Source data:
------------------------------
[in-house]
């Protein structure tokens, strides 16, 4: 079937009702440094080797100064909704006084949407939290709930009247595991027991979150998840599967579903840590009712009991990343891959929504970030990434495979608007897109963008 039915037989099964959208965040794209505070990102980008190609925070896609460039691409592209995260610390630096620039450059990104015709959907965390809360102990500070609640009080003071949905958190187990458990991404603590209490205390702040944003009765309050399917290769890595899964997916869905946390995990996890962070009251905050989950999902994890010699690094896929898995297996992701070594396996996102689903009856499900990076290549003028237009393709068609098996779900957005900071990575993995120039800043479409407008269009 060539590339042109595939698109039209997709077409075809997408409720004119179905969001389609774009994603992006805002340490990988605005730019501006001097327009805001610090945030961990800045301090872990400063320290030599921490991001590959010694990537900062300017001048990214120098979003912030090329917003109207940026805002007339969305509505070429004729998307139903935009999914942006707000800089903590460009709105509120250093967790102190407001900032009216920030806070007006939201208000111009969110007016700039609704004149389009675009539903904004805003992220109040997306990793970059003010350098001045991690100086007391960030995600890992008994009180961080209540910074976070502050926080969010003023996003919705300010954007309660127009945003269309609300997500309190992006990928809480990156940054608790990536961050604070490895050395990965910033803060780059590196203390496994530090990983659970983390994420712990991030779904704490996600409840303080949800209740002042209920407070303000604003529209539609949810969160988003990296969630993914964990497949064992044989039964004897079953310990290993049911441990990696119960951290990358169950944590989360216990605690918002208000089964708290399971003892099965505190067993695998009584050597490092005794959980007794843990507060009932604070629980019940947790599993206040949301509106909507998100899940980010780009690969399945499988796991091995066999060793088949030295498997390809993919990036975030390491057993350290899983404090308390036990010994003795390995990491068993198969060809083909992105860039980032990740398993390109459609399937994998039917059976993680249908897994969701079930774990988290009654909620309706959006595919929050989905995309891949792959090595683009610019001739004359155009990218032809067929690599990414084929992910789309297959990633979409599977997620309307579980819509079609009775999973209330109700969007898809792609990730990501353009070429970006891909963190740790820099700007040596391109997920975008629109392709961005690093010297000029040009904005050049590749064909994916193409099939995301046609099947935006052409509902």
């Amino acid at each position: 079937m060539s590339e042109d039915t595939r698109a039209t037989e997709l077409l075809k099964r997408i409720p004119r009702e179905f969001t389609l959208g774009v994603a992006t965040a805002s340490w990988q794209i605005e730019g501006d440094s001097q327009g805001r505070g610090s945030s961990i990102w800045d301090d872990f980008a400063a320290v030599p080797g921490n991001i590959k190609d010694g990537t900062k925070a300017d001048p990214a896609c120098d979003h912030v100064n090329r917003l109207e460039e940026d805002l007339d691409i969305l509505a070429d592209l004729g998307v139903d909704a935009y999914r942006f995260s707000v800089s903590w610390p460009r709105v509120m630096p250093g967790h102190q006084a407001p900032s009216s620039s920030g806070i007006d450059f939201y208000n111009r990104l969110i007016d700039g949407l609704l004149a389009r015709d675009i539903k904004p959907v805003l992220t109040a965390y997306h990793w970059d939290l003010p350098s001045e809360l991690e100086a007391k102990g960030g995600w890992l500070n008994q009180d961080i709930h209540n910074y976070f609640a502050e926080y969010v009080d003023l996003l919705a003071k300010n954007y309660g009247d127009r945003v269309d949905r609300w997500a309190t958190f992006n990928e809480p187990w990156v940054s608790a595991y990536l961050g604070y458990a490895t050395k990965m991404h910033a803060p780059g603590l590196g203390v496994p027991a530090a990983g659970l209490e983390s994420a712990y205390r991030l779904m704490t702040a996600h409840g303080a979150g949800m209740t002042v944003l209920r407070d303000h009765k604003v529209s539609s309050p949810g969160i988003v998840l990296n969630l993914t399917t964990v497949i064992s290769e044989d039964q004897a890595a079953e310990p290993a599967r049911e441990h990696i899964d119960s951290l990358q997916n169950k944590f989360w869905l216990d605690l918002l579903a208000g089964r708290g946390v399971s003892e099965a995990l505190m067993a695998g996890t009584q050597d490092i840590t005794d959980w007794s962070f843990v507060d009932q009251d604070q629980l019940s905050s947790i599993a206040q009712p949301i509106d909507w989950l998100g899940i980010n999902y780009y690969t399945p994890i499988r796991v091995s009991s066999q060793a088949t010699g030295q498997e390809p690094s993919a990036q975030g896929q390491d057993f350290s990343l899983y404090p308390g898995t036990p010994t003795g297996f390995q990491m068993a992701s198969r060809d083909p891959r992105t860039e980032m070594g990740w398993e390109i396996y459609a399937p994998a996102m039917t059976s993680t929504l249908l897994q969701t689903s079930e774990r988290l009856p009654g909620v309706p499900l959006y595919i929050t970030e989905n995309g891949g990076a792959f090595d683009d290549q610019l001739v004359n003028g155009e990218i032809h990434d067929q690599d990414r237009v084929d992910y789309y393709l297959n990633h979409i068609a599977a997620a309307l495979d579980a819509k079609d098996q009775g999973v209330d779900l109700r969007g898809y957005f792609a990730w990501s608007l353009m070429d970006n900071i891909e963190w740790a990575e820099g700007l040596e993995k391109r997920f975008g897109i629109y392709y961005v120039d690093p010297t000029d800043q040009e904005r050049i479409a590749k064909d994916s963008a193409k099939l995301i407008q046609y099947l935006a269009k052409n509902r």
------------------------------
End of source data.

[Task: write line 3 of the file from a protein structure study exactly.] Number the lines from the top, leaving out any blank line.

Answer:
């Amino acid at each position: 079937m060539s590339e042109d039915t595939r698109a039209t037989e997709l077409l075809k099964r997408i409720p004119r009702e179905f969001t389609l959208g774009v994603a992006t965040a805002s340490w990988q794209i605005e730019g501006d440094s001097q327009g805001r505070g610090s945030s961990i990102w800045d301090d872990f980008a400063a320290v030599p080797g921490n991001i590959k190609d010694g990537t900062k925070a300017d001048p990214a896609c120098d979003h912030v100064n090329r917003l109207e460039e940026d805002l007339d691409i969305l509505a070429d592209l004729g998307v139903d909704a935009y999914r942006f995260s707000v800089s903590w610390p460009r709105v509120m630096p250093g967790h102190q006084a407001p900032s009216s620039s920030g806070i007006d450059f939201y208000n111009r990104l969110i007016d700039g949407l609704l004149a389009r015709d675009i539903k904004p959907v805003l992220t109040a965390y997306h990793w970059d939290l003010p350098s001045e809360l991690e100086a007391k102990g960030g995600w890992l500070n008994q009180d961080i709930h209540n910074y976070f609640a502050e926080y969010v009080d003023l996003l919705a003071k300010n954007y309660g009247d127009r945003v269309d949905r609300w997500a309190t958190f992006n990928e809480p187990w990156v940054s608790a595991y990536l961050g604070y458990a490895t050395k990965m991404h910033a803060p780059g603590l590196g203390v496994p027991a530090a990983g659970l209490e983390s994420a712990y205390r991030l779904m704490t702040a996600h409840g303080a979150g949800m209740t002042v944003l209920r407070d303000h009765k604003v529209s539609s309050p949810g969160i988003v998840l990296n969630l993914t399917t964990v497949i064992s290769e044989d039964q004897a890595a079953e310990p290993a599967r049911e441990h990696i899964d119960s951290l990358q997916n169950k944590f989360w869905l216990d605690l918002l579903a208000g089964r708290g946390v399971s003892e099965a995990l505190m067993a695998g996890t009584q050597d490092i840590t005794d959980w007794s962070f843990v507060d009932q009251d604070q629980l019940s905050s947790i599993a206040q009712p949301i509106d909507w989950l998100g899940i980010n999902y780009y690969t399945p994890i499988r796991v091995s009991s066999q060793a088949t010699g030295q498997e390809p690094s993919a990036q975030g896929q390491d057993f350290s990343l899983y404090p308390g898995t036990p010994t003795g297996f390995q990491m068993a992701s198969r060809d083909p891959r992105t860039e980032m070594g990740w398993e390109i396996y459609a399937p994998a996102m039917t059976s993680t929504l249908l897994q969701t689903s079930e774990r988290l009856p009654g909620v309706p499900l959006y595919i929050t970030e989905n995309g891949g990076a792959f090595d683009d290549q610019l001739v004359n003028g155009e990218i032809h990434d067929q690599d990414r237009v084929d992910y789309y393709l297959n990633h979409i068609a599977a997620a309307l495979d579980a819509k079609d098996q009775g999973v209330d779900l109700r969007g898809y957005f792609a990730w990501s608007l353009m070429d970006n900071i891909e963190w740790a990575e820099g700007l040596e993995k391109r997920f975008g897109i629109y392709y961005v120039d690093p010297t000029d800043q040009e904005r050049i479409a590749k064909d994916s963008a193409k099939l995301i407008q046609y099947l935006a269009k052409n509902r």